I have to say I learn more watching your builds than almost anyone else's. You sure have a way with foam, glass and other non-balsa techniques.

Steve
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Old Feb 03, 2013, 07:58 PM
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That's really intriguing, Pat. It's as if the underlying foam acts like the glass cloth matrix in fiberglass, giving the SS rigidity and strength, without actually getting impregnated with SS.

I have to say I learn more watching your builds than almost anyone else's. You sure have a way with foam, glass and other non-balsa techniques.

Steve
I appreciate that Steve, but the idea for the heat molded foam came from Harpye. I just added the idea of using a solid form instead of Harpye's many 6mm depron cross sections. And that was only because I'm not very good at 3D CAD (and I don't have a laser cutter!)

Likewise, I have to give credit to Fahim at WOWplanes for discovering Styrospray and using it for covering foam airplanes.
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Old Feb 03, 2013, 09:06 PM
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Below are a couple shots of the finished tail section and fuselage. As you can see, I went with fixed rudders. After ruining the first set (scale hinging and all) I didn't feel like going through all that again!

The Styrospray added 16g to the tail bringing the total to 65g. The balsa covered EPS stabilizer got one coat and the rudders two coats. Normally, I would have covered those with 1/2 oz. cloth and WBPU. The Styrospray added about the same weight and is MUCH easier. The grain on the balsa isn't completely filled but you'll never notice it under flat paint.

The fuselage came in at 153g, 36g of which is Styrospray. I gave it three coats from nose to just aft of the wing TE and only two from there back. I've been subjecting the first (over cooked) one I made to all sorts of abuse and its plenty strong with good dent resistance. That one has only two coats.

The SS worked out to 10.6 g/sqft. on the fuselage. The first coat always weighs roughly double what subsequent coats do. The photo actually looks better than the finish is. Though the brush strokes are gone, the SS picks up bits of dust and crud from the air. The SS will need to be sanded before painting. Wet sanding works great and dry sanding with stearate-coated paper works well too.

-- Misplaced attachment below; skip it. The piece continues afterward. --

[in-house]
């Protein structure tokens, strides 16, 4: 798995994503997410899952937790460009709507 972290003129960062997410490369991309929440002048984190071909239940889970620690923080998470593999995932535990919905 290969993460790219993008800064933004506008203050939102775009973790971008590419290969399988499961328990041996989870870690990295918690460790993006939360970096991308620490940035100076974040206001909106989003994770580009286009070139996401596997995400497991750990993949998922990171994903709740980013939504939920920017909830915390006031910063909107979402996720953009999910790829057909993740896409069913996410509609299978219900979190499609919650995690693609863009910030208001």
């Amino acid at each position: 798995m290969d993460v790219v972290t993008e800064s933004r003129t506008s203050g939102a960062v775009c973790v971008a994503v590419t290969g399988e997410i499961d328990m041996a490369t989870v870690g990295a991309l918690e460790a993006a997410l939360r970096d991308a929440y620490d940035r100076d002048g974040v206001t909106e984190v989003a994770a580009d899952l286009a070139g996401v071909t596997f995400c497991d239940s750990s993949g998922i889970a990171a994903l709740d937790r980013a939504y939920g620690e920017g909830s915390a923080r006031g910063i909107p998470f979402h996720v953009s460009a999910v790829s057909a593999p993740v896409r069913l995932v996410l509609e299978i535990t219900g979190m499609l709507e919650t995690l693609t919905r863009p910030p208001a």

The weight came in right in the middle of the 10-11 g/sqft. range I typically get with either 3/4 oz glass cloth/epoxy or Kraft paper/WBPU over foam. Kraft paper/WBPU adds stiffness because it shrinks as it dries - nice for wings but not really needed on the fuselage. The Kraft paper/WBPU requires lots of filling and sanding of the overlaps and would have been difficult on the 219's curved nose area. Glass/epoxy could have handled the curves but the overlaps would still need to be sanded and the whole thing filled. Since I hate filling and sanding, I think I'll be using more Styrospray in the future.
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Old Feb 05, 2013, 07:32 AM
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I got the tail section fitted. After marking my reference line I used the stabilizer's hot wire template to mark the cut out and tweeked the opening to make the stabilizer sit at the right angle with some sandpaper. I won't glue it in until after the wing is mounted. Going with the fixed rudders meant I could leave the top part of the fuselage over the stabilizer intact and still slide the stabilizer into place. The original plan was to make the stab removable to access the rudder and stab adjusters.

With the stabilizer fitted I could measure the moment of the fuselage and tail to calculate how close I'll be on my CG. With a 2200mAh battery pushed all the way forward the CG should come out right at 25% MAC. I made the bulkheads fore and aft of the wing thick enough that I could have mounted the wing up to 1/2" aft of the scale position if it looked like I would be very tail heavy. I'm glad I won't have to do that.
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Old Feb 08, 2013, 09:25 PM
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I was curious if mixed SS would still be usable after a day or two. I had about 10 ml. left in the glue bottle so I poured it out after a couple days and spread it around on some scrap foam and it set up as it should. So as long as it is sealed up it seems to last a day or two at least (not that I would intentionally mix more than I was going to immediately use.)